The European Specialist Nurses Organisations (ESNO) (www.esno.org ) is founded in 2006 and aims to highlight the role played by specialist nurses in Europe.
Nurses are the largest group of professionals (three million) in European healthcare, and it is expected that in the future the role of nurses will further expand, including that of specialist nurses or nurse specialist. Thus, nursing societies such as the EAUN are eligible for ESNO membership to support the goals and long-term strategy of ESNO. In 2017, 19 specialised nursing organisations became ESNO members, further expanding ESNO’s influence.
ESNO’s long-term strategy will undergo updates this year and its main goals include the following: (1) A stronger professional organisation; (2) Stronger position in healthcare or in the interdisciplinary team and (3) Greater involvement in decision-making at local and EU policy level. A dominant concern is to achieve wider recognition of specialist nurses in the next five years across Europe.
For ESNO, lobby initiatives and public relations in the European Union (EU) are important, striving for a better position for specialised nurses in Europe. Ber Oomen (NL) represents ESNO and its members in the EU, where he spends time at the European Parliament in Brussels to link-up with politicians. Moreover, ESNO also works with physicians, pharmacists and patient organisations to gain more influence at the EU and European Parliament.
ESNO aims to set up a common training framework as referred in the Directive of Recognition of Qualifications (http://eur-lex.europa.eu, search for CELEX 32013l0055). In this directive, the European Union has invited the Nurse Specialist to bring more recognition and unity in the nursing profession. In recent WHO publications, this subject is recognised with reference to ESNO as the key non-government organisation (NGO).
With this framework, ESNO intends to standardise education in Europe for specialised nurses and nurse specialists. ESNO also wants to contribute to nursing guidelines on nursing diagnosis, interventions and outcomes. ESNO works with the European Federation of Nursing (EFN) and the International Council of Nursing (ICN).
“For ESNO, lobby initiatives and public relations in the European Union (EU) are important, striving for a better position for specialised nurses in Europe.”
The level of education of specialist nurses in Europe varies. The Netherlands, United Kingdom and the Scandinavian countries, for example, already have a developed and differentiated educational level of nursing from MBO level to master’s level (university). Nurses Specialists on master’s level work at a complex nursing level and take over medical tasks from physicians. In the southern and eastern European countries, these different levels of education are less developed. The European Qualification Framework (EQF) describes at a European level the eight common European reference levels in terms of learning outcomes, knowledge, skills and competences. These can be used by National Qualification Frameworks (NQF) and relate to the EQF. With this framework, levels of education among European countries can be compared.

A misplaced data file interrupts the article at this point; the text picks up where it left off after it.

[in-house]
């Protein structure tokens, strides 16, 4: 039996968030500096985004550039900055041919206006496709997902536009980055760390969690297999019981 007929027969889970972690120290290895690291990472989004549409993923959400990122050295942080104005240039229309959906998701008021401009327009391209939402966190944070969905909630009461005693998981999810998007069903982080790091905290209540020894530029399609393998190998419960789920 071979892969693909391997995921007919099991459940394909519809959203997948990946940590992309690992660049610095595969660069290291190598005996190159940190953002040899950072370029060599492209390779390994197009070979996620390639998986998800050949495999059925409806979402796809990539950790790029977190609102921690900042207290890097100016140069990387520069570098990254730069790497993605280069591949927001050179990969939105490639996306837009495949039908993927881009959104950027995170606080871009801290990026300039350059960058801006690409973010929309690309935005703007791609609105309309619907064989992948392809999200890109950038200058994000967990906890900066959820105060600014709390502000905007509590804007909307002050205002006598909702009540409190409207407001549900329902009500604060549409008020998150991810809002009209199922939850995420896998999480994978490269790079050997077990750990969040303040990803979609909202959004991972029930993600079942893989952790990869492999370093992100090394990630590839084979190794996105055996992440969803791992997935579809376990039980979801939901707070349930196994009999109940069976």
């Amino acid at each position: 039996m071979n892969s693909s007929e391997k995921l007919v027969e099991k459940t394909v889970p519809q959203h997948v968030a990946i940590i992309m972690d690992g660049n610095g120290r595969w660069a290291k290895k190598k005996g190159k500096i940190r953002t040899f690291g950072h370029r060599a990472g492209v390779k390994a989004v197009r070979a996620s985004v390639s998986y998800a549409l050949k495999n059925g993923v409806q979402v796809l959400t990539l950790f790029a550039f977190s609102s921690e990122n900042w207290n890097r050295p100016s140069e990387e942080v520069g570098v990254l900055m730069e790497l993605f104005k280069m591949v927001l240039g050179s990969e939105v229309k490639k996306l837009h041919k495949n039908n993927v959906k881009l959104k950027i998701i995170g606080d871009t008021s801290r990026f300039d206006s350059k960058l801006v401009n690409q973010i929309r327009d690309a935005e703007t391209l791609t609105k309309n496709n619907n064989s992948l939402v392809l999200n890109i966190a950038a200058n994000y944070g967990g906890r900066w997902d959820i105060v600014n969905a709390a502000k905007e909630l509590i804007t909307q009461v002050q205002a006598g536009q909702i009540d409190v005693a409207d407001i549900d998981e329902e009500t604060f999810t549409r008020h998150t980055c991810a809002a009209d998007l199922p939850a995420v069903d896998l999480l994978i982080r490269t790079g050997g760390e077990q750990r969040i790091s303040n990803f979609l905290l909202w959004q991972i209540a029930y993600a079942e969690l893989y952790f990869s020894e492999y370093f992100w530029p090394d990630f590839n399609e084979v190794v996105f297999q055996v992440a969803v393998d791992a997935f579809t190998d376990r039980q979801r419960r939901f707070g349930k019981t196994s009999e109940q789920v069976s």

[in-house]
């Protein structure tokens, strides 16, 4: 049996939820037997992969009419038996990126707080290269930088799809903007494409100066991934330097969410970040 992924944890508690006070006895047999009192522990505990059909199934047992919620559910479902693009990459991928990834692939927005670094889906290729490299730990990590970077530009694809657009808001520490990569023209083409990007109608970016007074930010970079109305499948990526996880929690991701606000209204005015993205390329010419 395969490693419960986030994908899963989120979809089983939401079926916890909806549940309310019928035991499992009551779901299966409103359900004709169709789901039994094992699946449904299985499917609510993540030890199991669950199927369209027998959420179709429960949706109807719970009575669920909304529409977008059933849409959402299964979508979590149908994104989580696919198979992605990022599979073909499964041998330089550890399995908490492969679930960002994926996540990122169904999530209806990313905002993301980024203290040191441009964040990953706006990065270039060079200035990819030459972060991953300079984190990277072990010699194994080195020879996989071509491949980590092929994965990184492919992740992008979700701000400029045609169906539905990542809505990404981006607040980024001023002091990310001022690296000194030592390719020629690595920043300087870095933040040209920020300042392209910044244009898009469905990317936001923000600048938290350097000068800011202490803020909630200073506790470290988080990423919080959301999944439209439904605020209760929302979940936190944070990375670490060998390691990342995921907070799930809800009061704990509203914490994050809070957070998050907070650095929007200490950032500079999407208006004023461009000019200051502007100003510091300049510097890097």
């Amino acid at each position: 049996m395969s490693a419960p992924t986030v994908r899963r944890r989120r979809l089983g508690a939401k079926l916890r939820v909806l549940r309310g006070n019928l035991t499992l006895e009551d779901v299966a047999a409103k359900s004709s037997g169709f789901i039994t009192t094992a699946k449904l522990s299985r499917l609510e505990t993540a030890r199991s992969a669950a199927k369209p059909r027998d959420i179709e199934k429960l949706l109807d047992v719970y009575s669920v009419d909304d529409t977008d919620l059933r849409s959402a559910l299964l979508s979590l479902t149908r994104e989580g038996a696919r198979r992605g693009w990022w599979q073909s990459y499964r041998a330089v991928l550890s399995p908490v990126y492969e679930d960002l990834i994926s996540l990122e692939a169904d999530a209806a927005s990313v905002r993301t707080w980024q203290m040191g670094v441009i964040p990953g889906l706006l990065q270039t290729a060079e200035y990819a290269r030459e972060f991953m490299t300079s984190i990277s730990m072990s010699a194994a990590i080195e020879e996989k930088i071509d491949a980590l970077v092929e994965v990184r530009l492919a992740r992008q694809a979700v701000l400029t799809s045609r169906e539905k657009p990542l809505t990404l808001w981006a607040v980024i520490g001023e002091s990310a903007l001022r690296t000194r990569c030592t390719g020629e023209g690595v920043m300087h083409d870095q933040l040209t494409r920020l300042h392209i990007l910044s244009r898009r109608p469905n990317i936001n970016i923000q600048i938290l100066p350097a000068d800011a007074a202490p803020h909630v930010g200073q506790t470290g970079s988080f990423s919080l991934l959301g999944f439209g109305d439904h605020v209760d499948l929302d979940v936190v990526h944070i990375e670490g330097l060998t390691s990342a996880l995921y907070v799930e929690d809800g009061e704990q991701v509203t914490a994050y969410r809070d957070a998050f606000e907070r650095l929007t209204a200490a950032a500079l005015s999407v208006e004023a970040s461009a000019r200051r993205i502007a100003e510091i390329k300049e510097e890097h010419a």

The European Commission’s Directorate-General GROW and Directorate-General Health and Food Safety (SANTE) requested ESNO to map the Specialist Nurses health workforce. They started with diabetes in cooperation with the Foundation of European Nurses in Diabetes (FEND), and collaborated with scientists of the University of Leuven (BE). The first step is a literature review classified by age, with the whole process involving five steps.
ESNO also develops E-books which describe the common content of the nursing profession of a specific area. The E-book “Respiratory Nursing at a Glance” has been completed. The E-book on mental health is due for completion this year, while the E-book on oncology is scheduled for next year. ESNO encourages its member organisations to participate in the programme and develop an E-book about their own nursing profession. The project is a good opportunity for these groups to present the scientific core of their nursing specialties, an effective way to highlight their tasks to the general public.
ESNO also aims to establish a European Accrediting Nursing (EAN) programme since specialist nurses need a uniform European accrediting body to be accredited and recognised across Europe. To reach these goals, ESNO collaborates with National Regulatory Bodies Nowadays, there are big differences in legal procedures among countries, with some still lacking a specialised register for accrediting nurse specialists or specialist nurses.
The EAUN can benefit from its ESNO membership by being an active member. On the European level, ESNO is very active to achieve a uniform educational level for specialist nurses and nurse specialists in Europe. The EAUN can support this by attending the meetings ESNO organises where it can present the EAUN’s core mission. The EAUN can also support the Education Committee that ESNO has established this spring to develop a frame work for the recognition of a professional level of specialised nursing. ESNO has invited educators from societies to join the committee to work on common training references that provide a common training framework.
ESNO Summit in Brussels
The ESNO will hold its second summit in autumn this year in Brussels (30 November – 1 December), with the summit theme ‘Shifting from Hospital to Primary Care: The role of the specialist nurse’. Topics include: Setting the scene; Experiences with care transition; The patient perspective; Future challenges.
More information at www.esno.org/esno-summit
ESNO is organising an abstract or poster session during the summit, and the EAUN has submitted a poster for presentation.
Mrs. Jeannette Verkerk-Geelhoed, EAUN Board Member, Groene Hart Ziekenhuis, Gouda (NL), email@example.com